The Basics: Getting started on a plant-based diet

I’ve been very impressed and inspired recently by friends who are coming to me with questions regarding a plant-based diet, wondering about my transition, and how to go about starting their own.

I’ll tell you, nothing pleases me more.

I’ll start by saying this,

Cooking vegan is super affordable, easy and delicious.

There is nothing to fear.

Learning to cook plant-based is all benefit with zero negatives.

It was the best decision I have ever made and so I wanted to drop a few select tips for those who are considering making the transition.

Let’s get started in the kitchen.

Veganize your favorite meals immediately. Anything and everything can be made vegan.

We. have. it. all.

IF anyone is worried they will have to go without – worry not, I promise you we have all the delicious pizza, burgers, tacos, burritos, pasta, sandwiches, soups, wraps, stews, roasts, and guess what else?


Yes. Beer is also vegan.

Just make sure to check first!

In fact, a plant-based diet offers a greater variety of all these foods and the vegan versions are often better.

You just need to veganize them….

and it doesn’t have to be fancy….or… it can be SUPER fancy.

That depends on you, Fancypants!

Here are some recipe blogs to get you started with a variety of different styles of cooking

The Minimalist Baker 

Hot for Food

Vegan Richa

It Doesn’t Taste Like Chicken

Personally, I eat a carb-heavy, whole food, plant-based diet with some additional processed foods like Gardein, or  Field Roast, once in a while as a treat. 

I try my best to avoid processed foods because

a. they’re not as healthy

b. are more expensive

c. create more waste

However, when transitioning, having omnivorous friends over, or just for the plain old love of how delicious they are, these foods are a tasty and convenient option that do a great job of mimicking the real thing.

If you have access to Beyond Meats Beyond Burger, then all the better.

Make an investment in yourself and get an instant pot, a blender, and a food processor.

Feel free to piece these together over time but this is a sound financial decision that will save you $$$ on groceries, utilities, plus countless hours cooking, which you can then apply to other money-making endeavors. Plus everyone loves smoothies.

Start buying unprocessed rice and grains in bulk.

Always have them in the house.

Start buying dried beans, legumes and pulses, also in bulk.

Learn how to cook these from dry. This is where the instant pot comes in. Pro Tip: 1 cup of chickpeas with 2 cups of water in an instant pot can cook from dry in 55 minutes on high pressure. I recommend buying a variety of beans, pulses, and legumes so that you always have options and can get creative.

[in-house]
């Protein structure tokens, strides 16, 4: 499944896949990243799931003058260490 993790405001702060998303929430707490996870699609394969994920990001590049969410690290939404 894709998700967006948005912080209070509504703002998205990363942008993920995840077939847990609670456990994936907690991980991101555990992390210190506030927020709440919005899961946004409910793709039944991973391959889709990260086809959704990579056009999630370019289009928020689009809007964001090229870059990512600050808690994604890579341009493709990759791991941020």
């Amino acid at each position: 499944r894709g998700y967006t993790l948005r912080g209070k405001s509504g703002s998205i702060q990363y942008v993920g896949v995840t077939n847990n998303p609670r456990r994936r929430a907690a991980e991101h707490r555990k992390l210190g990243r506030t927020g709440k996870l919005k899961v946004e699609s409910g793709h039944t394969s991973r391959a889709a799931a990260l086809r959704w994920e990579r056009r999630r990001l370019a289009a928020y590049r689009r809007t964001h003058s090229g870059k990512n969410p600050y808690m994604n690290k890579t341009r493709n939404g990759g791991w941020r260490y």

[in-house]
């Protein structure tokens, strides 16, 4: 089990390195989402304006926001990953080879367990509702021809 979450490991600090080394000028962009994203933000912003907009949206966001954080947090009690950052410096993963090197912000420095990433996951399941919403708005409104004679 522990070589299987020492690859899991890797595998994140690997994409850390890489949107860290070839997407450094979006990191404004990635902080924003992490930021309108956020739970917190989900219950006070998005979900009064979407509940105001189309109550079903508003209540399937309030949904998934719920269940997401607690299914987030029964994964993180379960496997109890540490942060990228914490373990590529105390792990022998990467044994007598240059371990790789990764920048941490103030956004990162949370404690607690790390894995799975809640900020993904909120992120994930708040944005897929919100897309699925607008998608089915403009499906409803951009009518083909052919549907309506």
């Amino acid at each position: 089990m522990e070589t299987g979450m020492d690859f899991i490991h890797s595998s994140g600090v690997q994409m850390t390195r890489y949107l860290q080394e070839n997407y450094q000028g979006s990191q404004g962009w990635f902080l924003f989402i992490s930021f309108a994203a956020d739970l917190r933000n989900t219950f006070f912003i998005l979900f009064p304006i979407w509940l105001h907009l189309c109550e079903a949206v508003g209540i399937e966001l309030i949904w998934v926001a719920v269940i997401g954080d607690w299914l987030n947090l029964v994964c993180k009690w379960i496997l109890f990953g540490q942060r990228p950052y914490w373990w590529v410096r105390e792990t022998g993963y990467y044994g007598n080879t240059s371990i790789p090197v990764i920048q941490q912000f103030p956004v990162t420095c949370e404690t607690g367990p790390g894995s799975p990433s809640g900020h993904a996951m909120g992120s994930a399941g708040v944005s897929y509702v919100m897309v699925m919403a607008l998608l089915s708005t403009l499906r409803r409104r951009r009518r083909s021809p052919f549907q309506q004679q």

Always have leafy greens and bright colorful fruits and veggies in the fridge.

In my fridge at any given time are the following ingredients: Kale, Chard, Collard, Spinach, Arugula, Cucumber, Bok Choy, Cabbage, Chinese Napa Cabbage, Cauliflower, Daikon, Carrots, Zucchini, Tomatoes, Avocados, Zucchini, Eggplant, Red Yellow & Green pepper, Rice, Beans, Tofu, Tempeh. Seems like a lot of food, right? Well, it is! And my grocery bills for a week hover around 25 or 50$ Pretty spiffy.

Batch cooking will make your life easier, save you time and keep hunger-related stress down.

Take an hour or two out of your week and batch-cook some beans, cut up your veg, make some brown rice, roast some taters, bake a lasagna, pack it all in Tupperware and have it ready. You never know when you’ll have a snack attack.

Bring food with you wherever you go.

Get ready to start bringing lunch and having snacks with you at all times.  It’s my preference to have delicious starchy things mixed with lots and lots of greens. I find this keeps me energized and satiated. Something like this would do and in total it cost about 2.50$

Have an open mind and enjoy the adventure.

I often hear exactly this “Rene, I’ve tried vegan cheese and it’s just not the same”

This is true and that’s entirely the point!

Like anything else, some products are better than others.

They can’t all be zingers.

For the record – vegan cheese is always improving. I personally recommend Chao, Nuts for Cheese, Main Vegan Deli.

Don’t be too hard on yourself.

There will be some cravings, slip-ups, pressured social situations, perhaps some bouncing back from vegan to flexitarian, to vegetarian, up to a level 5 vegan.

Then one day your taste buds will adjust, your cravings will be gone and you’ll feel better than you ever have before.

You’ll have researched the meat & dairy industry and seen the horror it creates.

You won’t miss cheese.

Friends, feel free anytime with questions, or to ask for resources, info, anything you need.

Use the comment section below to drop your own tips and tricks and I’ll see you at the next meal!

René Benoit

I love all things Toronto. V-Food. Parks. Bikes and Real Estate. Follow me on Instagram